From what I have seen when I discuss this with my older family members, many women are in the mindset that:
    -This is how they did things when they had babies and "they made it work / it turned out fine / they budgeted for them," yadda yadda yadda.   

    -They're entering a phase of life that is uncertain as they begin / near retirement and start to think about their own cost of living.  The prospect of having their taxes increase to pay for things that weren't available to them 40 years ago while also seeing their own healthcare options dwindle is frightening them in their wallets.  

    I don't have the solution and I don't think that their fears are unfounded either.  It's a very difficult situation that isn't going to get better while we keep electing career politicians without term limits.  

    I'm looking at you turtle-faced McConnell. 
    charlotte989875sparklepants41ahoywedding



  • I listen to a radio programme 'This American Life' sometimes, and one episode that really stuck out at me was about lorry drivers. A French researcher/journalist lived and travelled with lorry drivers for months all across America. It ended when one of the lorry drivers was asking about what life was like in Europe, and he was absolutely shocked that maybe life could be easier in another country. It was almost like American Exceptionalism had permeated so deep into the psyche that it was the best country on Earth, that you should just be thankful to be American, and everywhere else is worse. That you should just be thankful, shut up and put up with whatever the government chooses to give you because it was weak to complain and everywhere else is terrible. The thought that life could possibly be equal, and arguably 'better', in some other places really turned this lorry driver's mind on end- specifically that in Europe get paid holiday and healthcare is universal.  That life doesn't have to be this hard.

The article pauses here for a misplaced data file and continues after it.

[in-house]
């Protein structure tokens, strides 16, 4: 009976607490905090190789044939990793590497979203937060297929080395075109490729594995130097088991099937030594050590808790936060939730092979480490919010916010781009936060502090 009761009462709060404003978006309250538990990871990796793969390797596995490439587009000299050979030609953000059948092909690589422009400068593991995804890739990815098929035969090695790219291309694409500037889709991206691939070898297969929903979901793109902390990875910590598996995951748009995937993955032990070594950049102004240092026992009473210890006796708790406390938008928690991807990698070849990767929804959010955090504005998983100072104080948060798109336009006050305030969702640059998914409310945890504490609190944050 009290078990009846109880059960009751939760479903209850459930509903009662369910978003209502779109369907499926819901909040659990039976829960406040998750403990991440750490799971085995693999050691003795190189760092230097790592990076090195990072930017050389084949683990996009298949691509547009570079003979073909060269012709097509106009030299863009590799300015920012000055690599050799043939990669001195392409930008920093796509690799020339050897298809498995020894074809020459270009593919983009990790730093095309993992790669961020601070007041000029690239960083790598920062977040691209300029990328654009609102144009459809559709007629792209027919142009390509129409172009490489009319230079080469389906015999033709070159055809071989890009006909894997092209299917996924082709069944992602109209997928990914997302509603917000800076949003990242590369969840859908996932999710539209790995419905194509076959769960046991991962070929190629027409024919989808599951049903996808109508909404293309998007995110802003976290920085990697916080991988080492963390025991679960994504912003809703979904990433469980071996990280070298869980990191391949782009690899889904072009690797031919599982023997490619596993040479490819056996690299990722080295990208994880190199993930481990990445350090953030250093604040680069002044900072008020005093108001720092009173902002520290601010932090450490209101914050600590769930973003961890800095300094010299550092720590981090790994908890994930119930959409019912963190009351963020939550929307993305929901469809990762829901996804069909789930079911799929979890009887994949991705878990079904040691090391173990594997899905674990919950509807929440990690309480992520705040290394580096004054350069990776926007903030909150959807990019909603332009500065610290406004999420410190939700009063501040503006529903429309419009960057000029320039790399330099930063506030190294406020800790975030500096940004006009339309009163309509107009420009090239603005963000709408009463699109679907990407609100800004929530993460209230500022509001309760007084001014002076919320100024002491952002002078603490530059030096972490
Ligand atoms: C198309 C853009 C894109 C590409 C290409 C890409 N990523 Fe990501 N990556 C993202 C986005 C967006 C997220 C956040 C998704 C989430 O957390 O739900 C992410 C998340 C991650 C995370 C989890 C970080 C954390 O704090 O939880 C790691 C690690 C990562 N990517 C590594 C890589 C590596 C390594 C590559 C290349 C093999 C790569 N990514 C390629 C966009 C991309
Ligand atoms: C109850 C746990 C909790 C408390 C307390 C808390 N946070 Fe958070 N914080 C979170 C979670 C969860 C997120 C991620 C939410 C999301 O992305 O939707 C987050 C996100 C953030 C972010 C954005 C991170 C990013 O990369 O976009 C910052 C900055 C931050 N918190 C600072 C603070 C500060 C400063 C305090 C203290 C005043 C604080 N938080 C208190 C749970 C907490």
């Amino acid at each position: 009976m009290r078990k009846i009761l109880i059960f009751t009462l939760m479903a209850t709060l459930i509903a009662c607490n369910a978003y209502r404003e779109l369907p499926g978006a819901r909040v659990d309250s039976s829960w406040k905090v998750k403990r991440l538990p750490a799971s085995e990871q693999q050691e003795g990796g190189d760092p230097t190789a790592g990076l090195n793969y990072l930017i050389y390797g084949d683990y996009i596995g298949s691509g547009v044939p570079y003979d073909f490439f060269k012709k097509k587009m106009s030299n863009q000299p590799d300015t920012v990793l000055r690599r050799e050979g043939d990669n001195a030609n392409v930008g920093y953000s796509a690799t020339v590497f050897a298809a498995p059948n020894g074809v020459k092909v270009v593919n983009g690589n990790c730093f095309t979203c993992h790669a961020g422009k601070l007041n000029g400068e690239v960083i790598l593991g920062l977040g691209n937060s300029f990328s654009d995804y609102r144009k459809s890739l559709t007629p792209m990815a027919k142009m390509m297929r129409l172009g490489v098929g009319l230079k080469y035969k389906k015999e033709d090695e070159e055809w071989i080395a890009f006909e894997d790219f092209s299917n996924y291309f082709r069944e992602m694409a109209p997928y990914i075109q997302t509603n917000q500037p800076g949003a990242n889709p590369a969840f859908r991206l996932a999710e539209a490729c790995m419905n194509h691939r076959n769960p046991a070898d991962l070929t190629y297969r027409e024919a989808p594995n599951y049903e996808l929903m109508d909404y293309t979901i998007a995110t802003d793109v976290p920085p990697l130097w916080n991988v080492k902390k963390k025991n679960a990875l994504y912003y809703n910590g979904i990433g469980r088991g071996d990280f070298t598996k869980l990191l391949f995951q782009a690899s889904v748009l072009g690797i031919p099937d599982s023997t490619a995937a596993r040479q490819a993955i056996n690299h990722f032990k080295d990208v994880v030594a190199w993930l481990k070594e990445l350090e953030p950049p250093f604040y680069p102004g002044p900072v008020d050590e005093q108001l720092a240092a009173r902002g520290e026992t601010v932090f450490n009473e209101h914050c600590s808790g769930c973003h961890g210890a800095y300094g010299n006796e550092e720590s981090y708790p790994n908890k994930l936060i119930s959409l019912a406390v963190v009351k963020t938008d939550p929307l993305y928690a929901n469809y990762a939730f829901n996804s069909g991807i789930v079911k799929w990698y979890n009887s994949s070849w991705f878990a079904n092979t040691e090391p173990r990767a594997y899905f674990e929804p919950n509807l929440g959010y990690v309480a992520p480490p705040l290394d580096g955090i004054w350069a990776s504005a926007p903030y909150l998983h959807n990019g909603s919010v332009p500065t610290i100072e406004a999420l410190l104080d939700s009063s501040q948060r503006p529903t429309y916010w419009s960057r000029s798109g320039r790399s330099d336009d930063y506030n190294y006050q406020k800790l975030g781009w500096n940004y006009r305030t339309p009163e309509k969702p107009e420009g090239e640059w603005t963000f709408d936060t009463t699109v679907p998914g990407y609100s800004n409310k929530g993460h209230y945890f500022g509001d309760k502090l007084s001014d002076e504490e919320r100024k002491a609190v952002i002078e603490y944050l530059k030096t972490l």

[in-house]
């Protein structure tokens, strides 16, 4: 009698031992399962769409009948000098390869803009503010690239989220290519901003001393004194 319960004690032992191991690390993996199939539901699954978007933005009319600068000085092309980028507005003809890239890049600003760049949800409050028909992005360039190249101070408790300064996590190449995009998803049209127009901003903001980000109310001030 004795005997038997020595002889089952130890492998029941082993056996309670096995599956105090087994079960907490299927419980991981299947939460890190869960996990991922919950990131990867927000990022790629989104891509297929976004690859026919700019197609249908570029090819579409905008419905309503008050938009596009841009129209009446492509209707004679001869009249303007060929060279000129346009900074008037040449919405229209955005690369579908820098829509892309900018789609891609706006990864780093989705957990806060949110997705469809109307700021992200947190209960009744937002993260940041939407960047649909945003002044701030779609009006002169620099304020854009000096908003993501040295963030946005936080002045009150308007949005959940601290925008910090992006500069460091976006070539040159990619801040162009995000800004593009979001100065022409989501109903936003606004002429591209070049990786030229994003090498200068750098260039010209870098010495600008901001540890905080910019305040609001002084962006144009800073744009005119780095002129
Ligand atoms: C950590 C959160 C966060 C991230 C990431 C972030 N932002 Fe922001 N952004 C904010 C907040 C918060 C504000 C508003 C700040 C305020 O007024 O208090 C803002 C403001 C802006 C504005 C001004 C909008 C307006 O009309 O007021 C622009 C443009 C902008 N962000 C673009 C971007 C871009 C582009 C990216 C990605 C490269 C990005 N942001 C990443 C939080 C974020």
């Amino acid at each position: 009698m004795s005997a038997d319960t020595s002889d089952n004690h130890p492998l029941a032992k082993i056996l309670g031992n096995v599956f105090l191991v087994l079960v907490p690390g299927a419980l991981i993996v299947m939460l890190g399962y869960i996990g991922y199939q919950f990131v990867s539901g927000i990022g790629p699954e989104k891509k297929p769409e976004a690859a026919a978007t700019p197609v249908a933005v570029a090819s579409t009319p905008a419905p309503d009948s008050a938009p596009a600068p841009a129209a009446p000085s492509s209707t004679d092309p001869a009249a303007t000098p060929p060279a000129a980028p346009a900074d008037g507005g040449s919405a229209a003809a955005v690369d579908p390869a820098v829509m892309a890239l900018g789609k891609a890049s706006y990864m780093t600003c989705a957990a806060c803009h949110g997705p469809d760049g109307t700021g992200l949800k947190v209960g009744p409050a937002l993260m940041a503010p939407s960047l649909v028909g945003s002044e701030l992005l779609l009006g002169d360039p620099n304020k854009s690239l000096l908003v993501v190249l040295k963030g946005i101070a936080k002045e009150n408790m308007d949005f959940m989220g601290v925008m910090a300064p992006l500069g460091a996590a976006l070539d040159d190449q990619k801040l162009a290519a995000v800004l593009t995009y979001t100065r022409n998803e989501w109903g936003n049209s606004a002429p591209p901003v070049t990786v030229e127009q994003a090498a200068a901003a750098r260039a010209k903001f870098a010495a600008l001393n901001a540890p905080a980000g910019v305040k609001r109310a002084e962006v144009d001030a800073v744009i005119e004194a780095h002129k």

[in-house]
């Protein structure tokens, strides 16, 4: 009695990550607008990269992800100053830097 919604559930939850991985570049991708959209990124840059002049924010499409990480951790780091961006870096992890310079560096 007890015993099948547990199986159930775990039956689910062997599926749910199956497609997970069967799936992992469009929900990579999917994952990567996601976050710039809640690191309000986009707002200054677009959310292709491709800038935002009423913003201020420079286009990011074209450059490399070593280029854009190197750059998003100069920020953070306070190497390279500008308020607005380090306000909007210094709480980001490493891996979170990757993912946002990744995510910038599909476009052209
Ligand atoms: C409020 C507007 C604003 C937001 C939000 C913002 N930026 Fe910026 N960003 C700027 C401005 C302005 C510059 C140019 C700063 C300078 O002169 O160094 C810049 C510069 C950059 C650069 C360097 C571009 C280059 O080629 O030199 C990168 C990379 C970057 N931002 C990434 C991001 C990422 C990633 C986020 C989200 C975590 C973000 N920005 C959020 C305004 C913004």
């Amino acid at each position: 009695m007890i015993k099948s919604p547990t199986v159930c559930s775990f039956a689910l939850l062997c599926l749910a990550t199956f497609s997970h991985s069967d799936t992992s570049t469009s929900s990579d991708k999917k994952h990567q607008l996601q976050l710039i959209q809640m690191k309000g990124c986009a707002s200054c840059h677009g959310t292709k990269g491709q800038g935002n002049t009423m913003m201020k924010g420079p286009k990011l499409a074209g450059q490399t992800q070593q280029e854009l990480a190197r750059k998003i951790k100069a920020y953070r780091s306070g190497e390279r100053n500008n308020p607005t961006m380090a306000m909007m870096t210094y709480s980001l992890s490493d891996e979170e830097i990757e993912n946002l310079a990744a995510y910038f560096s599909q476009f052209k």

Oh, that is pretty much my in-laws' worldview, so it definitely exists.  In some quarters, people like to equate that with patriotism, though it's hard to understand how. 

    Image result for waving american flag gif
    southernbelle0915SP29
  • flantasticflantastic The Midwest member
    2500 Comments Fifth Anniversary 500 Love Its 5 Answers
    Agree that having a picture of when you'll be ovulating can help with TTC faster, but not always. Just echoing what others have said. Your sister can't plan around your possible pregnancy (so definitely stop talking about it until it's definite), and you don't need to plan your life around her wedding.

    I track my fertility signs (for TTC and TTA) and I get the attempt at timing - I'm due in January and that was the last month we were going to try, then if it didn't happen we would take a break for three months because it would be crazy at my job to be on leave at the end of the school year. But giving yourself only a couple month window every year to become pregnant is too much.

    Anniversary

    PrettyGirlLostsparklepants41OliveOilsMom
  • PrettyGirlLostPrettyGirlLost A Land Filled with Unicorns and Cat Hair member
    5000 Comments Fifth Anniversary 500 Love Its First Answer

    JBee85 said:


    1. She and her fiancé selected a wedding date in June. I am planning (and hoping) to have my first child around that time. I am a school teacher and do not get paid maternity leave, so having a summer birth is my only option to have a baby. I mentioned to her about my pregnancy plan and said that I will see what will happen when the date starts to get closer. She starts freaking out on me and tells me that I MUST try on a bridesmaid dress in September so that it can be ordered. My husband and I will be trying for a baby around then, so I won't even KNOW where to gauge my pregnancy by her wedding date to get the right measurements. She even goes forth as to say "I don't know if I can even have you in the wedding party then, but we'll see what happens." My mom even agrees with her and has spoken to me privately TWICE about how I maybe should drop out because of a pregnancy. Now my feelings are very hurt, especially with my mother interfering. I'm even more pressure to schedule my pregnancy based on what my family is telling me, which isn't right. 


    2. So now the plan is for my sister to have two weddings... A Catholic one in the Fall for immediate family only so that my grandmother could attend, and a big fancy Methodist "wedding" ceremony of renewed vows in the Summer. Here's the catch- my sister does not plan to tell her friends that will be invited to the Summer ceremony that she is already married.



    The writing is on the wall already.  The family dynamics are already on display, and they are not going to get better.

    Her sister is a Bridezilla, her mother enables her sister, and her father is a petulant bully.

    Those are the reasons why I already suggested OP just back the fuck out of this wedding now, regardless of whether or not she's pregnant.


    missfrodo said: